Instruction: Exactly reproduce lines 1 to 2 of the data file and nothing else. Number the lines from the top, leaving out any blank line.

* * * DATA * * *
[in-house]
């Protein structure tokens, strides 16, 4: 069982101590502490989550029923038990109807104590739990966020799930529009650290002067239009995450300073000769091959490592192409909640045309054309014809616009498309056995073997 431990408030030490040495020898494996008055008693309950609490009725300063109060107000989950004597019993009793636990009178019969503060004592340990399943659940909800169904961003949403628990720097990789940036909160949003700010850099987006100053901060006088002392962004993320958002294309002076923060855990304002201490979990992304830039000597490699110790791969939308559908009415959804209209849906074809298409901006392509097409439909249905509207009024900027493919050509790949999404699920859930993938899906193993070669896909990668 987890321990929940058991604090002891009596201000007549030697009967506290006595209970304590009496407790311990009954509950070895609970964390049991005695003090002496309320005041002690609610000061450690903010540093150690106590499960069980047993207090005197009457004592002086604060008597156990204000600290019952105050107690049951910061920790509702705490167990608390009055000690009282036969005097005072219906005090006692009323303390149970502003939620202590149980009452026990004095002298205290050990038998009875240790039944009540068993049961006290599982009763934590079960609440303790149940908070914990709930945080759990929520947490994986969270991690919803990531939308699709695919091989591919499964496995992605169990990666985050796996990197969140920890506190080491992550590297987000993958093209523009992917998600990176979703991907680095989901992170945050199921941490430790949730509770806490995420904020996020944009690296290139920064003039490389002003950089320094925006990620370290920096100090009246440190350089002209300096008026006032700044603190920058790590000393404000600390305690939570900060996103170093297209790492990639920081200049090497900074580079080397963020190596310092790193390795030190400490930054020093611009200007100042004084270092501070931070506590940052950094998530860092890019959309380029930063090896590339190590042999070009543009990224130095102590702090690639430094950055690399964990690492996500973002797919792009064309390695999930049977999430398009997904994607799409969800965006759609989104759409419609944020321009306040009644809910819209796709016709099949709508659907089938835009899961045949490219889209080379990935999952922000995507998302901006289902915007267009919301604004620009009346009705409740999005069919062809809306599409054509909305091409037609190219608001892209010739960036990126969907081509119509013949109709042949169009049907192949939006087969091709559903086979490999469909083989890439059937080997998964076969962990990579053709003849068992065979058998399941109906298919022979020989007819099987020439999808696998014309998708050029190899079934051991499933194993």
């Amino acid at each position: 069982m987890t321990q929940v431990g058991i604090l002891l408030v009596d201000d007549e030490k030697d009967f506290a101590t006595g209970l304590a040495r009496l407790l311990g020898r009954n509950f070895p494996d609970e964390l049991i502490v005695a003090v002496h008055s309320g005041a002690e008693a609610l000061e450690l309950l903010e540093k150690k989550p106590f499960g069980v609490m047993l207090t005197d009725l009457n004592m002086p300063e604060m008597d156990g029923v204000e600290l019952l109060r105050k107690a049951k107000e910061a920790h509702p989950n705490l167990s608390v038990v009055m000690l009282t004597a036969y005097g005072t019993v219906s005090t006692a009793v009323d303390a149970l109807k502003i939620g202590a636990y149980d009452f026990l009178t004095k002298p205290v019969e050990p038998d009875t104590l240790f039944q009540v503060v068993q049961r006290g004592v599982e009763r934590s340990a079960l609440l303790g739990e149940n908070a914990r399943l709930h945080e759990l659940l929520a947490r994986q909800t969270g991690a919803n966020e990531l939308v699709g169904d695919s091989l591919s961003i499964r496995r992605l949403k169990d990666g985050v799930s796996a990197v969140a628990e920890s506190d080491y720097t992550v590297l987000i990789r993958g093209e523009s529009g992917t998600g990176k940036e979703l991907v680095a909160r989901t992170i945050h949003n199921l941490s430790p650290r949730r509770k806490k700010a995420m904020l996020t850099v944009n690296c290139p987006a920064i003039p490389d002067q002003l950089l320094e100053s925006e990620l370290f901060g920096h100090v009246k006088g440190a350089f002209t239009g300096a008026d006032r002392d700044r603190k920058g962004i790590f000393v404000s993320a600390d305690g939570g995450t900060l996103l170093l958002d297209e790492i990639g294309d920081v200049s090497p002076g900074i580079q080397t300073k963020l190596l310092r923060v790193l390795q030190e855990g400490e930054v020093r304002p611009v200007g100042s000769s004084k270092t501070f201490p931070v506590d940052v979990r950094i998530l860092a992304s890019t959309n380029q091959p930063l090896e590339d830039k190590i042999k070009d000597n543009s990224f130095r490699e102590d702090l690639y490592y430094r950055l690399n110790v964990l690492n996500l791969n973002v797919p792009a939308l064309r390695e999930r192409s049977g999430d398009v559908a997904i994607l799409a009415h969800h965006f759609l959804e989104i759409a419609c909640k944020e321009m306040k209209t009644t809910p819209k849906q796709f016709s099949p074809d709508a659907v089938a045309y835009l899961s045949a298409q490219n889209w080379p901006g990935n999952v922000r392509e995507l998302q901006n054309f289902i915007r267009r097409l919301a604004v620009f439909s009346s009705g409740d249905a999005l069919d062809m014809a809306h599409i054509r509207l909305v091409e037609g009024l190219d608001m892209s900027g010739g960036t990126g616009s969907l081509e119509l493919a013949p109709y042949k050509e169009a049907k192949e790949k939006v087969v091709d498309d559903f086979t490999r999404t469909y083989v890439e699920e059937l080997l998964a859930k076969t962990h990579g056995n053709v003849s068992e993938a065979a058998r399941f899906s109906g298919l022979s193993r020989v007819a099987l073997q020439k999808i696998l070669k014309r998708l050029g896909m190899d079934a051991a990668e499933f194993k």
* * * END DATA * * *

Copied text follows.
[in-house]
């Protein structure tokens, strides 16, 4: 069982101590502490989550029923038990109807104590739990966020799930529009650290002067239009995450300073000769091959490592192409909640045309054309014809616009498309056995073997 431990408030030490040495020898494996008055008693309950609490009725300063109060107000989950004597019993009793636990009178019969503060004592340990399943659940909800169904961003949403628990720097990789940036909160949003700010850099987006100053901060006088002392962004993320958002294309002076923060855990304002201490979990992304830039000597490699110790791969939308559908009415959804209209849906074809298409901006392509097409439909249905509207009024900027493919050509790949999404699920859930993938899906193993070669896909990668 987890321990929940058991604090002891009596201000007549030697009967506290006595209970304590009496407790311990009954509950070895609970964390049991005695003090002496309320005041002690609610000061450690903010540093150690106590499960069980047993207090005197009457004592002086604060008597156990204000600290019952105050107690049951910061920790509702705490167990608390009055000690009282036969005097005072219906005090006692009323303390149970502003939620202590149980009452026990004095002298205290050990038998009875240790039944009540068993049961006290599982009763934590079960609440303790149940908070914990709930945080759990929520947490994986969270991690919803990531939308699709695919091989591919499964496995992605169990990666985050796996990197969140920890506190080491992550590297987000993958093209523009992917998600990176979703991907680095989901992170945050199921941490430790949730509770806490995420904020996020944009690296290139920064003039490389002003950089320094925006990620370290920096100090009246440190350089002209300096008026006032700044603190920058790590000393404000600390305690939570900060996103170093297209790492990639920081200049090497900074580079080397963020190596310092790193390795030190400490930054020093611009200007100042004084270092501070931070506590940052950094998530860092890019959309380029930063090896590339190590042999070009543009990224130095102590702090690639430094950055690399964990690492996500973002797919792009064309390695999930049977999430398009997904994607799409969800965006759609989104759409419609944020321009306040009644809910819209796709016709099949709508659907089938835009899961045949490219889209080379990935999952922000995507998302901006289902915007267009919301604004620009009346009705409740999005069919062809809306599409054509909305091409037609190219608001892209010739960036990126969907081509119509013949109709042949169009049907192949939006087969091709559903086979490999469909083989890439059937080997998964076969962990990579053709003849068992065979058998399941109906298919022979020989007819099987020439999808696998014309998708050029190899079934051991499933194993």